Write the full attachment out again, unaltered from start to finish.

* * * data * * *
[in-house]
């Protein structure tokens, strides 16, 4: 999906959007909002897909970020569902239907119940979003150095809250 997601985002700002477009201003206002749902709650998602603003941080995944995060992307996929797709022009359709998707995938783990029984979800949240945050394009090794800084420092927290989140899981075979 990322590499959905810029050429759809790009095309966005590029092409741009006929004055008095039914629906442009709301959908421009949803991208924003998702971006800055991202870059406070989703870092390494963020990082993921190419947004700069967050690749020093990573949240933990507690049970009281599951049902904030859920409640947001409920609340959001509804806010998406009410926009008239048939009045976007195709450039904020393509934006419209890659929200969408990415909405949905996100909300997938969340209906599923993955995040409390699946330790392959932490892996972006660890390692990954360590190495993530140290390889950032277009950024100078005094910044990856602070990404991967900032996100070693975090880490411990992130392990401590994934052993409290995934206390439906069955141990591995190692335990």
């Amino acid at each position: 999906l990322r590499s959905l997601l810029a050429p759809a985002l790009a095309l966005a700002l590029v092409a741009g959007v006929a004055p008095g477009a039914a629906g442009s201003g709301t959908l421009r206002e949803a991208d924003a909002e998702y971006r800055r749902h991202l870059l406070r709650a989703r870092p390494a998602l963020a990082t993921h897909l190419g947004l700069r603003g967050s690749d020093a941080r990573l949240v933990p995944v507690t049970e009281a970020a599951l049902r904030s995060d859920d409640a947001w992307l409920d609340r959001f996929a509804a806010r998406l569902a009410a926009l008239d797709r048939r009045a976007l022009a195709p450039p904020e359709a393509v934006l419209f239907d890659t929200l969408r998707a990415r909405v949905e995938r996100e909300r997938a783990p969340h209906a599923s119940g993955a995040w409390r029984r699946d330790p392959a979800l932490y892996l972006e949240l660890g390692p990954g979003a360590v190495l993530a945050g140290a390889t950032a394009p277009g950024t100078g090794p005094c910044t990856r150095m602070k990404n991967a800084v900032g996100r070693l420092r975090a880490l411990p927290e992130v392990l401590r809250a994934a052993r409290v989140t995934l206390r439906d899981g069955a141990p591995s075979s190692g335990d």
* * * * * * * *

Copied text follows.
[in-house]
């Protein structure tokens, strides 16, 4: 999906959007909002897909970020569902239907119940979003150095809250 997601985002700002477009201003206002749902709650998602603003941080995944995060992307996929797709022009359709998707995938783990029984979800949240945050394009090794800084420092927290989140899981075979 990322590499959905810029050429759809790009095309966005590029092409741009006929004055008095039914629906442009709301959908421009949803991208924003998702971006800055991202870059406070989703870092390494963020990082993921190419947004700069967050690749020093990573949240933990507690049970009281599951049902904030859920409640947001409920609340959001509804806010998406009410926009008239048939009045976007195709450039904020393509934006419209890659929200969408990415909405949905996100909300997938969340209906599923993955995040409390699946330790392959932490892996972006660890390692990954360590190495993530140290390889950032277009950024100078005094910044990856602070990404991967900032996100070693975090880490411990992130392990401590994934052993409290995934206390439906069955141990591995190692335990």
């Amino acid at each position: 999906l990322r590499s959905l997601l810029a050429p759809a985002l790009a095309l966005a700002l590029v092409a741009g959007v006929a004055p008095g477009a039914a629906g442009s201003g709301t959908l421009r206002e949803a991208d924003a909002e998702y971006r800055r749902h991202l870059l406070r709650a989703r870092p390494a998602l963020a990082t993921h897909l190419g947004l700069r603003g967050s690749d020093a941080r990573l949240v933990p995944v507690t049970e009281a970020a599951l049902r904030s995060d859920d409640a947001w992307l409920d609340r959001f996929a509804a806010r998406l569902a009410a926009l008239d797709r048939r009045a976007l022009a195709p450039p904020e359709a393509v934006l419209f239907d890659t929200l969408r998707a990415r909405v949905e995938r996100e909300r997938a783990p969340h209906a599923s119940g993955a995040w409390r029984r699946d330790p392959a979800l932490y892996l972006e949240l660890g390692p990954g979003a360590v190495l993530a945050g140290a390889t950032a394009p277009g950024t100078g090794p005094c910044t990856r150095m602070k990404n991967a800084v900032g996100r070693l420092r975090a880490l411990p927290e992130v392990l401590r809250a994934a052993r409290v989140t995934l206390r439906d899981g069955a141990p591995s075979s190692g335990d």